Posted on March 10, 2022 by Jeffrey Haynes
A recent Sixth Circuit decision holding unconstitutional a municipal tree ordinance that required mitigation or payment as a condition of tree removal has caused some consternation among municipal lawyers, who foresee the demise of tree ordinances and thus the demise of trees. But the case will likely cause only the demise of tree ordinances that lack defensible rationales for the preservation of trees.
In F.P. Development v. Canton Township, 16 F.4th 198 (2021), the Sixth Circuit reviewed a municipal tree ordinance that prohibited tree removal without a permit and required mitigation in the form of planting new trees or paying fines. For instance, to remove a “landmark” (big) tree, the ordinance required a landowner to plant three trees or pay $450 into the township’s tree fund.
When clearing its property, F.P. Development did neither; it removed 159 trees without the required permit. Upon threat of an enforcement action by the township, the owner sued under 42 U.S.C. § 1983, claiming, among other things, an unconstitutional taking under the Fifth Amendment.
The court analyzed the takings challenge under the unconstitutional-conditions doctrine: the government may not condition approval of a permit on mitigation that lacks an “essential nexus and rough proportionality” to impacts of the development. Koontz v. St. Johns River Water Management District, 570 U.S. 595, 606 (2013). The parties agreed, as they had to, that the township’s permit conditions contained an essential nexus to the township’s legitimate interest in natural resource preservation. We certainly have moved beyond a time when anyone could argue that natural resources preservation is not a “legitimate” government interest.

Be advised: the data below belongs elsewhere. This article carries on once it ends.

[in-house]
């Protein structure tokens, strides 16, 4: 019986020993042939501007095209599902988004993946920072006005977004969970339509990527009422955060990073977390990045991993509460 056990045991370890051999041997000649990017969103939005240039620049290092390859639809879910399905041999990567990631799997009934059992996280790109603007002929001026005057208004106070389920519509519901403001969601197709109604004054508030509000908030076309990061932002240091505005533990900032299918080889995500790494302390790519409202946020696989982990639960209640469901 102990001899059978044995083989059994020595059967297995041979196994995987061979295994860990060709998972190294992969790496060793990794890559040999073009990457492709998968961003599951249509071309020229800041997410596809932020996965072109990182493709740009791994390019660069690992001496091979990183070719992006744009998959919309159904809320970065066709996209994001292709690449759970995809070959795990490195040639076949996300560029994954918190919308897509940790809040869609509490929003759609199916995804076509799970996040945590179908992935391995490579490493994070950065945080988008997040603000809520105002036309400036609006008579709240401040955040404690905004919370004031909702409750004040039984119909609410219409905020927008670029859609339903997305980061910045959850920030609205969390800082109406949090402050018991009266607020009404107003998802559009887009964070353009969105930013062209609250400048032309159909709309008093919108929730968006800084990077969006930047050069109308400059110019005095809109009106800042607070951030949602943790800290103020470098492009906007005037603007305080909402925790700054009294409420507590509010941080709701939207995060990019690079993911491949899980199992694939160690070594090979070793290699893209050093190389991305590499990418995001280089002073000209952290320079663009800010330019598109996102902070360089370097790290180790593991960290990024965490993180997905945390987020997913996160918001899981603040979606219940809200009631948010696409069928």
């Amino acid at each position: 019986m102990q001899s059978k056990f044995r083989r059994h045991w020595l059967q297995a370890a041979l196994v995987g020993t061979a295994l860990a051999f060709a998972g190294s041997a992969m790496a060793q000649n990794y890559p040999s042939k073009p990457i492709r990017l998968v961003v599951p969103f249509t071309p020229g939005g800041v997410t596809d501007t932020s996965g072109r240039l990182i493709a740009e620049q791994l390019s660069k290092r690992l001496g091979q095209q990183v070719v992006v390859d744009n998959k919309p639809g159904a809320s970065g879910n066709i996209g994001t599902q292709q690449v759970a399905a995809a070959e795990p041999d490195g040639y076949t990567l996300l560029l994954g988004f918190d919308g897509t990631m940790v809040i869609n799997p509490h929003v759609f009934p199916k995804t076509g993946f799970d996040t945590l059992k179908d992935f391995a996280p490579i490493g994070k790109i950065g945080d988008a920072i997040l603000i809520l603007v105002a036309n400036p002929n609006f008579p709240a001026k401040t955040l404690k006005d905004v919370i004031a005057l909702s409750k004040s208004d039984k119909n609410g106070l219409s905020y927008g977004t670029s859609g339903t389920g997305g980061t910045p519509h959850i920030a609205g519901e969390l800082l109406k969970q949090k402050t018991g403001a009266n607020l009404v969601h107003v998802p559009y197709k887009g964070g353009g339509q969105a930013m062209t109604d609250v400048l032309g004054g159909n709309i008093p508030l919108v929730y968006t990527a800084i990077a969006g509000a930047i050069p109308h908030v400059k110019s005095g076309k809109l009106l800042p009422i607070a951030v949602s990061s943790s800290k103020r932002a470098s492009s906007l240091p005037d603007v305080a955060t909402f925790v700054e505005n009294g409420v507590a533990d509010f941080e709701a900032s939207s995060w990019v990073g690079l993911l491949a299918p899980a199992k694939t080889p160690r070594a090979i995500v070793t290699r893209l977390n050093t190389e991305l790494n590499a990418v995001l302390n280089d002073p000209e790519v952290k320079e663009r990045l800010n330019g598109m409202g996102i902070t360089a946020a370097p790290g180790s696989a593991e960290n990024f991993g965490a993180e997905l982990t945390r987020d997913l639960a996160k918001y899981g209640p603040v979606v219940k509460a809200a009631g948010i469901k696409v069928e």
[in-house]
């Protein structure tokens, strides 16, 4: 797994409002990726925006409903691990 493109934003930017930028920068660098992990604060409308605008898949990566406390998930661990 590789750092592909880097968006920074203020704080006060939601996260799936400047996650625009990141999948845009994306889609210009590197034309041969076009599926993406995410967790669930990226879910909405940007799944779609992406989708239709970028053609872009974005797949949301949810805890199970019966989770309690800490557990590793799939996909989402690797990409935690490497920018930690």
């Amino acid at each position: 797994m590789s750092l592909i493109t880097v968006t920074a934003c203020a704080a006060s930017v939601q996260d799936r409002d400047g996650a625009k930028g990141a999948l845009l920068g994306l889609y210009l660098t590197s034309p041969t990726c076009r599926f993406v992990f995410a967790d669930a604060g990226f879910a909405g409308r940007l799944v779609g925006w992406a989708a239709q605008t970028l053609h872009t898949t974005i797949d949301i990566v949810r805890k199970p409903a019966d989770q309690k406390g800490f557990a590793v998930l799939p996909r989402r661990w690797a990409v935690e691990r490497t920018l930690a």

But under the rough proportionality test, the court found that the township failed to show that its exactions were individualized determinations of mitigation. The township failed to show any environmental degradation caused by the tree removal and did not quantify the benefits of its mitigation requirements, failing to demonstrate the methodology and functioning of its exactions.
The lesson here is that, rather than relying on the blunt instrument of governmental commands, local governments should invest time and energy in justifying and quantifying natural resource preservation and conservation benefits. For tree ordinances, government can point to the obvious and measureable benefits of trees in carbon dioxide exchange. And there are other less obvious but equally important benefits of tree preservation. For instance, ecologists and biologists can document the number and variety of insects that native trees support and therefore support the birds that prey upon them, fostering a Spring that is not silent. And trees boost the public welfare, because they measurably benefit human well-being. Tree preservation ordinances should take their cue from wetland mitigation ordinances, which usually contain detailed explanations of costs of wetland destruction and benefits of wetlands preservation. The decision F.P. Development does not mean that tree protection ordinances are moribund, but it does suggest that local governments must work just a little harder—using well-known scientific tools and knowledge—to justify and quantify mitigation of impairment or destruction of natural resources.